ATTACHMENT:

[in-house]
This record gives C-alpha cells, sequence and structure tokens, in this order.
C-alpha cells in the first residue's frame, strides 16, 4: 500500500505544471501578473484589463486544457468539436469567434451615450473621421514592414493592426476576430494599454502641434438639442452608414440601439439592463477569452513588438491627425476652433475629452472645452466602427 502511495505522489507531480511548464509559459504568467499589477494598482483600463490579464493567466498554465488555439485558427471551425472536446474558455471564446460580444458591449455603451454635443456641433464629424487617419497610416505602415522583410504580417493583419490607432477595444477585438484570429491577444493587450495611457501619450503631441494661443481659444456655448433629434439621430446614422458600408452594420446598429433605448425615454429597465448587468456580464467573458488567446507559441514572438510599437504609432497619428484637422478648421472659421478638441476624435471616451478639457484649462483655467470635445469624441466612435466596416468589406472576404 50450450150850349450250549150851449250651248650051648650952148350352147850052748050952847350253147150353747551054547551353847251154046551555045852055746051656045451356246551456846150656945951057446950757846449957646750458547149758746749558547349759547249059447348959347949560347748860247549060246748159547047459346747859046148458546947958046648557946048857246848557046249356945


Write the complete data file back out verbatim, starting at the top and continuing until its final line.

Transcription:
[in-house]
This record gives C-alpha cells, sequence and structure tokens, in this order.
C-alpha cells in the first residue's frame, strides 16, 4: 500500500505544471501578473484589463486544457468539436469567434451615450473621421514592414493592426476576430494599454502641434438639442452608414440601439439592463477569452513588438491627425476652433475629452472645452466602427 502511495505522489507531480511548464509559459504568467499589477494598482483600463490579464493567466498554465488555439485558427471551425472536446474558455471564446460580444458591449455603451454635443456641433464629424487617419497610416505602415522583410504580417493583419490607432477595444477585438484570429491577444493587450495611457501619450503631441494661443481659444456655448433629434439621430446614422458600408452594420446598429433605448425615454429597465448587468456580464467573458488567446507559441514572438510599437504609432497619428484637422478648421472659421478638441476624435471616451478639457484649462483655467470635445469624441466612435466596416468589406472576404 50450450150850349450250549150851449250651248650051648650952148350352147850052748050952847350253147150353747551054547551353847251154046551555045852055746051656045451356246551456846150656945951057446950757846449957646750458547149758746749558547349759547249059447348959347949560347748860247549060246748159547047459346747859046148458546947958046648557946048857246848557046249356945